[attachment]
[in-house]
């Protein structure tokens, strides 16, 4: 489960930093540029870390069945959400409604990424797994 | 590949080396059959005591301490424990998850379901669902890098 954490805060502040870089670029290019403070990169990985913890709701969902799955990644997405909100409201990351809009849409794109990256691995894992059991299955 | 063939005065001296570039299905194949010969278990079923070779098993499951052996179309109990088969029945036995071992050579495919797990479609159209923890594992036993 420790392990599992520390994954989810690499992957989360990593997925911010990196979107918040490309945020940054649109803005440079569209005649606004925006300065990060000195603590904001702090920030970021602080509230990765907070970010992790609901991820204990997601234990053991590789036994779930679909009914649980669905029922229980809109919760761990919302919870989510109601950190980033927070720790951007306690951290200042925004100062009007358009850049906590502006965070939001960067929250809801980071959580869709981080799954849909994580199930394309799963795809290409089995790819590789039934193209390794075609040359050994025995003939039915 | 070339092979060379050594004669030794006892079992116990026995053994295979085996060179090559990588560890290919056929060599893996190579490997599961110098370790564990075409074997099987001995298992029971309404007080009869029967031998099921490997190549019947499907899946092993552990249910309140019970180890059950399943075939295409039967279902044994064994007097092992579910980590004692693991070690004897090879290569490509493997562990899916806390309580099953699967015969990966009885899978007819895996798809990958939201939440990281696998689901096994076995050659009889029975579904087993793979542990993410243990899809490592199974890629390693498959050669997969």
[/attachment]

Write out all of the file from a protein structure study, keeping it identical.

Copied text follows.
[in-house]
């Protein structure tokens, strides 16, 4: 489960930093540029870390069945959400409604990424797994 | 590949080396059959005591301490424990998850379901669902890098 954490805060502040870089670029290019403070990169990985913890709701969902799955990644997405909100409201990351809009849409794109990256691995894992059991299955 | 063939005065001296570039299905194949010969278990079923070779098993499951052996179309109990088969029945036995071992050579495919797990479609159209923890594992036993 420790392990599992520390994954989810690499992957989360990593997925911010990196979107918040490309945020940054649109803005440079569209005649606004925006300065990060000195603590904001702090920030970021602080509230990765907070970010992790609901991820204990997601234990053991590789036994779930679909009914649980669905029922229980809109919760761990919302919870989510109601950190980033927070720790951007306690951290200042925004100062009007358009850049906590502006965070939001960067929250809801980071959580869709981080799954849909994580199930394309799963795809290409089995790819590789039934193209390794075609040359050994025995003939039915 | 070339092979060379050594004669030794006892079992116990026995053994295979085996060179090559990588560890290919056929060599893996190579490997599961110098370790564990075409074997099987001995298992029971309404007080009869029967031998099921490997190549019947499907899946092993552990249910309140019970180890059950399943075939295409039967279902044994064994007097092992579910980590004692693991070690004897090879290569490509493997562990899916806390309580099953699967015969990966009885899978007819895996798809990958939201939440990281696998689901096994076995050659009889029975579904087993793979542990993410243990899809490592199974890629390693498959050669997969």